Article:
Hi everyone. I've been working with a bacterial isolate that potential for IAA production (quantitavive method with spectrophotometer). Last January, the isolate produces IAA with relatively high consentration (the color is red). But last week, we're testing it again but it's not producing IAA anymore (the color didn't change). We tested it with LB and NB medium and nothing change.
Is there any factors that affect IAA production since IAA was their secondary metabolite? Or do you guys have the same problem and how to solve this? Thank you.
Is there a method to determine GSH and GSSG in plant material using spectrophotometry but without using GR nor NADPH?
I use the Noctor and Foyer (1998) method but it needs expensive reactives such as NADPH and GR
I have hydrolyzed a protein source (like meat) and produced protein hydrolysate.
The resulting compound is a mixture of amino acids, small and large peptides. I am looking for a way to measure the amount of total amino acids and proteins (peptides) separately. Because amino acid assay methods may also identify total peptides.
Due to the large number of treatments, I wanted a method that is fast and simple, such as spectrophotometry.
Thank you for your help.
I understand that it is possible to quantify total protease enzyme activity via spectrophotometer by using casein as a substrate and measuring the reaction of tyrosine with Folin & Ciocalteau's Reagent. Is it possible to read the absorbance of specific protease inhibitors such as aprotinin (serine protease inhibitor), pepstatin A (aspartic protease inhibitor), and leupeptin (cysteine, threonine, and serine protease inhibitor) by simulating such a reaction, and could this be accomplished using a spectrophotometer? So far, my literature search leads me to believe that the activities of these protease inhibitors can only be quantified through SDS-PAGE. Any help is greatly appreciated.
I will be performing a study on how well anatase nanoparticles are attached on the fibers. As such, I would like to have a measure of how the amount/concentration of TiO2 NPs on the fibers is decreasing upon application of agitation. UV-Vis was suggested to me as the technique of choice since it's facile and the response of TiO2 to UV-Vis excitation is already well-documented in literature.
Should I just be examining how the relative intensity (or absorbance) is decreasing and correlate it with the decrease of TiO2 NPs present on the fibers? Thank you for your answers!
- Is There Any Feasible Method To Test The Efficiency Of Fluorescent Compounds Other Than UV Spectrometers ? Suggestions Would Be Appreciated !
We are looking for a buffer system for acetonitrile (pure, no water addition) with pHS around 16+ for comlexometric measurements with UV-Vis technique.
I work with circulating miRNA in plasma, so detection of hemolysis is extremely important to me.
I'm trying to measure it with the Nanodrop 2000c and I'm using either the A(414nm )/A(376nm) (DOI: doi:10.3791/56326) or the HS (A(414nm)-A(386nm)+0.16*A(386nm)) (DOI: 10.4155/bio.13.344) and sometimes these two techniques give me contradictory results, can anyone tell me which one is more reliable? And can you tell me if you use other techniques that are based on spectrophotometry?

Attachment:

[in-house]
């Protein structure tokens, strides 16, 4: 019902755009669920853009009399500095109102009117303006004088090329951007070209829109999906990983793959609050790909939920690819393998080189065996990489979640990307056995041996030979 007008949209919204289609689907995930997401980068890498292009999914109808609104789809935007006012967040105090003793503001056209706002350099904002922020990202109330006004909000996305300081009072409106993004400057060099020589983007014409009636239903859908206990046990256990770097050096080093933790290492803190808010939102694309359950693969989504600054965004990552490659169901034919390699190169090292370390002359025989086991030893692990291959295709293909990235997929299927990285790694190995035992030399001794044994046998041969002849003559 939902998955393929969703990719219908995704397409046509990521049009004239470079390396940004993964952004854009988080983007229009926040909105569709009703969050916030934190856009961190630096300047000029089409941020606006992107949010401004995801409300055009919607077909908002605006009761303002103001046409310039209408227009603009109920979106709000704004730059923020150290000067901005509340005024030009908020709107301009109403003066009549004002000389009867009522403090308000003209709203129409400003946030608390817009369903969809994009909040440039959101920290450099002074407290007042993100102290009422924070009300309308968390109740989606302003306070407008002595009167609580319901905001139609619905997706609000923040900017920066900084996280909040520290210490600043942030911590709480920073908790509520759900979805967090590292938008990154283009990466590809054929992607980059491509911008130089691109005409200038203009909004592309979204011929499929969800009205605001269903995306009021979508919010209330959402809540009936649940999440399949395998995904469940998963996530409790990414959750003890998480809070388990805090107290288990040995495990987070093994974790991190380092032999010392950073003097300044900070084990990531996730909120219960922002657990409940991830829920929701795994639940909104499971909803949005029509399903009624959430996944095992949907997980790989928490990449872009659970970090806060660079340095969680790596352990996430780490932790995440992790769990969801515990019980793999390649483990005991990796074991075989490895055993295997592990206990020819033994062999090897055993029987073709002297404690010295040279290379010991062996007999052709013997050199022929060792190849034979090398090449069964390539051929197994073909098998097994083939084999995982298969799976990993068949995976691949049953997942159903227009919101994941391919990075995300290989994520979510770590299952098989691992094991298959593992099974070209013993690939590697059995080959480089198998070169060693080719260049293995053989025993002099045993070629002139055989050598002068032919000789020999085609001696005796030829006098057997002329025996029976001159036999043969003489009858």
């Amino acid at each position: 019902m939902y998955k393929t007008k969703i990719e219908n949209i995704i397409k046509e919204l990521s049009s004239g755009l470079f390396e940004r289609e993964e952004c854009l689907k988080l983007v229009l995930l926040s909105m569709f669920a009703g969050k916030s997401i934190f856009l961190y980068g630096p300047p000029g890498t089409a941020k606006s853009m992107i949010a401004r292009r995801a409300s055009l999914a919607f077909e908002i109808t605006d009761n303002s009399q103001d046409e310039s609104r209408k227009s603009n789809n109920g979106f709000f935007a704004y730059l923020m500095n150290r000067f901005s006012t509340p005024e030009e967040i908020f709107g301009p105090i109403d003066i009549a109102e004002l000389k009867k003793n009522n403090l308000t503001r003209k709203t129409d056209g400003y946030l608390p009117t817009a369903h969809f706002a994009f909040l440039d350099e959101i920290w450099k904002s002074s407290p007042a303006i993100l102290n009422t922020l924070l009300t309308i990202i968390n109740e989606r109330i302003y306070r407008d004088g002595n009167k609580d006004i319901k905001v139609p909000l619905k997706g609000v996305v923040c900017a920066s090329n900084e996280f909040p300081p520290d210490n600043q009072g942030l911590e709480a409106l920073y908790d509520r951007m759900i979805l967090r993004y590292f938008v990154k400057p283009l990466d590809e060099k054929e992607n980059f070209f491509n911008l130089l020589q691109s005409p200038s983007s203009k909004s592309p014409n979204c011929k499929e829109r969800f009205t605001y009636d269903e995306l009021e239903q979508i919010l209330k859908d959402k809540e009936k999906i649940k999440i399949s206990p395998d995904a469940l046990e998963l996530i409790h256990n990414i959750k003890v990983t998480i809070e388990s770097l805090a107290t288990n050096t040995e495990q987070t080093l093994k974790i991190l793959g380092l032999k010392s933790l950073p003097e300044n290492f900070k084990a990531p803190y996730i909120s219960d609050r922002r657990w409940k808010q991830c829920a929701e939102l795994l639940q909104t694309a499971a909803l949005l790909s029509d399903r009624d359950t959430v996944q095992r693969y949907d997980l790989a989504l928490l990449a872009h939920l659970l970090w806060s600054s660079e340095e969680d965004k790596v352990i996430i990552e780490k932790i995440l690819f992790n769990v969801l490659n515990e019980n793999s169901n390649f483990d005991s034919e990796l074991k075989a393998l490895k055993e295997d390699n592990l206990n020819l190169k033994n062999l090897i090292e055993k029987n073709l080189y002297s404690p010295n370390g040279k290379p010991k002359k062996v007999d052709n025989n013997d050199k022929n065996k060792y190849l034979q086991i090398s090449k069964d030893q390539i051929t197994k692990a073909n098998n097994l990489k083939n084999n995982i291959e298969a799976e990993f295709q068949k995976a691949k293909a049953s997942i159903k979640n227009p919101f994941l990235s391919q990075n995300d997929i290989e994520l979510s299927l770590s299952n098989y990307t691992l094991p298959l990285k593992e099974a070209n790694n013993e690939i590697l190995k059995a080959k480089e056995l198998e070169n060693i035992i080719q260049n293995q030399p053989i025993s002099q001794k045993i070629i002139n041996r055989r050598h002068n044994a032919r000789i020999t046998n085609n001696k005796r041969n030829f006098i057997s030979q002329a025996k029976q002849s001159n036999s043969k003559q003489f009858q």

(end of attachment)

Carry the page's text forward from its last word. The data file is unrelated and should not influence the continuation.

Thank you so much!
I'm currently using Bradford method for a protein assay. And I am measuring the proteolytic activity in roots of certain plants, as many studies found plants have in situ proteases to aid the nitrogen uptake. To determine the proteolytic activity, I will incubate the roots in a known ovalbumin standard solution. Then, after a period of time, the Bradford Assay will be conducted on the incubated solution to look for a decrease in the concentration. I am stilldetermining what concentration to use. In case you don't know, the dye itself without proteins has a maximum absorbance at 495nm, with proteins, it will have a maximum absorbance at 595nm. The dye also has a protein detecting range of 200 - 1500 μg/mL, which is the case for albumins (often BSA is used, but I was restricted to use ovalbumin). When I tested the ovalbumin solution with a concentration of 1500 μg/mL, no color change could be seen, the peak from spectrophotometric analysis also remained at 495nm. I then tested with a range of ovalbumin solutions, then realising with a concentration at or above 50mg/mL, a color change can be seen. The expected results are, there should be a color change & a peak at 495nm when the ovalbumin concentration is at 1500 μg/mL, but there wasn't, and it also requires a high concentration to detect protein concentration, which is odd for a sensitive assay like the Bradford method. Do you have any insights or ideas of what is causing this problem? My current idea is, there is something abnormal about the dye (this is the product I'm using from Bio-rad), or the ovalbumin powder that I used to make the solution has impurities. The impurities idea might be incorrect though, as the powder I'm using is lab grade, and the impurities shouldn't be too significant to this extent.